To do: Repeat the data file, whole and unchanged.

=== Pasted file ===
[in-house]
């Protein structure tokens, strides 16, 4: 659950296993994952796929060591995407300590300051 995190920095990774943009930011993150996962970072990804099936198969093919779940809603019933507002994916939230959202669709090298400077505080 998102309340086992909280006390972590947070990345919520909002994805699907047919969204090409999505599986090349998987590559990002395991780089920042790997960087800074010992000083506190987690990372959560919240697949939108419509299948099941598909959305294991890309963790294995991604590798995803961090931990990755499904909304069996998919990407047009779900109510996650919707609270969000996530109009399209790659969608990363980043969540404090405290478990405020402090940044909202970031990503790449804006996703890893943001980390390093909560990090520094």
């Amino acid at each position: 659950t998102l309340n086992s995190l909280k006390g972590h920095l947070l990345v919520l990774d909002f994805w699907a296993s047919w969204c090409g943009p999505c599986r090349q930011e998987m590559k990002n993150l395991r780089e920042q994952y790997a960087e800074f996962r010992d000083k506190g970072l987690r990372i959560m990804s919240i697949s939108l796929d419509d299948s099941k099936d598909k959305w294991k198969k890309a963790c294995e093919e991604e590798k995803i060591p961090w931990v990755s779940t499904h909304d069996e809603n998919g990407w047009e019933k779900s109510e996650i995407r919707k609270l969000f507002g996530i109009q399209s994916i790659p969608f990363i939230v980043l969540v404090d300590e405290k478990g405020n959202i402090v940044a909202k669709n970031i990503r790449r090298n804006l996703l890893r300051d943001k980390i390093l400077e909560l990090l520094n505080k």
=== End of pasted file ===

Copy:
[in-house]
């Protein structure tokens, strides 16, 4: 659950296993994952796929060591995407300590300051 995190920095990774943009930011993150996962970072990804099936198969093919779940809603019933507002994916939230959202669709090298400077505080 998102309340086992909280006390972590947070990345919520909002994805699907047919969204090409999505599986090349998987590559990002395991780089920042790997960087800074010992000083506190987690990372959560919240697949939108419509299948099941598909959305294991890309963790294995991604590798995803961090931990990755499904909304069996998919990407047009779900109510996650919707609270969000996530109009399209790659969608990363980043969540404090405290478990405020402090940044909202970031990503790449804006996703890893943001980390390093909560990090520094």
């Amino acid at each position: 659950t998102l309340n086992s995190l909280k006390g972590h920095l947070l990345v919520l990774d909002f994805w699907a296993s047919w969204c090409g943009p999505c599986r090349q930011e998987m590559k990002n993150l395991r780089e920042q994952y790997a960087e800074f996962r010992d000083k506190g970072l987690r990372i959560m990804s919240i697949s939108l796929d419509d299948s099941k099936d598909k959305w294991k198969k890309a963790c294995e093919e991604e590798k995803i060591p961090w931990v990755s779940t499904h909304d069996e809603n998919g990407w047009e019933k779900s109510e996650i995407r919707k609270l969000f507002g996530i109009q399209s994916i790659p969608f990363i939230v980043l969540v404090d300590e405290k478990g405020n959202i402090v940044a909202k669709n970031i990503r790449r090298n804006l996703l890893r300051d943001k980390i390093l400077e909560l990090l520094n505080k």